Author(s): Dr. Seuss
In this classic Seussian tale, the good doctor primes his readers against all the little mishaps and misadventures that can befall even the best of us - from bang-ups and hang-ups to lurches and slumps - encouraging us to take life in our stride! From fun times and triumphs to lurches and slumps, Dr Seuss takes an entertaining look at the adventures that life may have in store for us. As part of a major rebrand programme, HarperCollins is relaunching 17 of Dr. Seuss's best-selling books, including such perennial favourites as The Cat in the Hat, Green Eggs and Ham and Fox in Socks. In response to consumer demand, the bright new cover designs incorporate much needed guidance on reading levels, with the standard paperbacks divided into three reading strands - Blue Back Books for parents to share with young children, Green Back Books for budding readers to tackle on their own, and Yellow Back Books for older, more fluent readers to enjoy. Oh, The Places You'll Go! belongs to the Yellow Back Book range.
'...my favourite of Dr Seuss's books... not least for its combination of mastery, mystery and possibility.' Guardian 'Dr. Seuss ignites a child's imagination with his mischievous characters and zany verses.' Express 'The celebrated whimsicalist who has given young readers and gigglers so many outrageous adventures over the years has opted for a more purposeful stroll in his latest outing.' New York Times 'The author... has filled many a childhood with unforgettable characters, stunning illustrations, and of course, glorious rhyme.' Guardian 'One book that has proved to be popular for graduates of all ages since it was first published in 1990.' New York Times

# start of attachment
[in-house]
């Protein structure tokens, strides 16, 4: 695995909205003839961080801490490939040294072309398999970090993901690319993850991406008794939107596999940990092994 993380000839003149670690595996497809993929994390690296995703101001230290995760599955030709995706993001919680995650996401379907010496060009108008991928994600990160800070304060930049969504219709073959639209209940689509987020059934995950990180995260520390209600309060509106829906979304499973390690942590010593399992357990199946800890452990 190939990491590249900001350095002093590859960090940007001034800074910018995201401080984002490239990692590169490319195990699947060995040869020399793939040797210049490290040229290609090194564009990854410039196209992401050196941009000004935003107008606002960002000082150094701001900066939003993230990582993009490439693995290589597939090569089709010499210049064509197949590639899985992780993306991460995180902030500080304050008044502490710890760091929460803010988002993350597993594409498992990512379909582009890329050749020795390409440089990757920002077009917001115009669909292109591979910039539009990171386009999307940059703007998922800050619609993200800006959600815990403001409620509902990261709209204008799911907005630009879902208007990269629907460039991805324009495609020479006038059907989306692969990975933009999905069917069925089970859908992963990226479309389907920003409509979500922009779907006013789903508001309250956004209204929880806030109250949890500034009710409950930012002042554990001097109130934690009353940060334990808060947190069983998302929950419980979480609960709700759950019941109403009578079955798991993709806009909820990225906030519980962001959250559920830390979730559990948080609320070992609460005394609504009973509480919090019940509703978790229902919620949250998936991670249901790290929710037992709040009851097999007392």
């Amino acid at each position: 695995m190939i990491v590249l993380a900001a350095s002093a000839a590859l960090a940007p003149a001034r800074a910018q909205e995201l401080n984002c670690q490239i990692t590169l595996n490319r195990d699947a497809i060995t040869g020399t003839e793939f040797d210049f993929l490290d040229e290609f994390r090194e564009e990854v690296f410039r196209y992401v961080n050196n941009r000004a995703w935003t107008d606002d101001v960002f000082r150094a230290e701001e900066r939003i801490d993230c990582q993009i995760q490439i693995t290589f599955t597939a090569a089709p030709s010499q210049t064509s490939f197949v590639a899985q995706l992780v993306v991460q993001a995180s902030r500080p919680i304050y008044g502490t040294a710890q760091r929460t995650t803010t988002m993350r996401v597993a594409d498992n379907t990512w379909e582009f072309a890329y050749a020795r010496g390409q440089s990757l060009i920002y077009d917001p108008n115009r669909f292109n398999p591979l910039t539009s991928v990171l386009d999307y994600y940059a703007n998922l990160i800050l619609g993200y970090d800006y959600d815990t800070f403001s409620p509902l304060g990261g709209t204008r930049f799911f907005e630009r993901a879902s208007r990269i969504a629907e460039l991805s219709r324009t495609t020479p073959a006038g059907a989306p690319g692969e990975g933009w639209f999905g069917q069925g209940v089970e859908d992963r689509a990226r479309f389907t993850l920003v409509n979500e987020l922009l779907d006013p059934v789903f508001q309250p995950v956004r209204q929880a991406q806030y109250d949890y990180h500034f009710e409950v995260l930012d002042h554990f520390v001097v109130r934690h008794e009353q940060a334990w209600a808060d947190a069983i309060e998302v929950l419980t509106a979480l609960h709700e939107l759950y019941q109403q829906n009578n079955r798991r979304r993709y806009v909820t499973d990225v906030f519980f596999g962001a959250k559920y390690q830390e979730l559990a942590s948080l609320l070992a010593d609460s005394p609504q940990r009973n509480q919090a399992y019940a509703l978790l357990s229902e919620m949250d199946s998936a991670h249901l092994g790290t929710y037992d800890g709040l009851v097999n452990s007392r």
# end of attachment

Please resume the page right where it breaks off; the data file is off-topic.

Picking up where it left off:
Theodor Seuss Geisel - better known to millions of his fans as Dr. Seuss - was born the son of a park superintendent in Springfield, Massachusetts, in 1904. After studying at Dartmouth College, New Hampshire, and later at Oxford University in England, he became a magazine humorist and cartoonist, and an advertising man. He soon turned his many talents to writing children's books, and his first book - And To Think That I Saw It On Mulberry Street - was published in 1937. His greatest claim to fame was the one and only The Cat in the Hat, published in 1957, the first of a successful range of early learning books known as Beginner Books.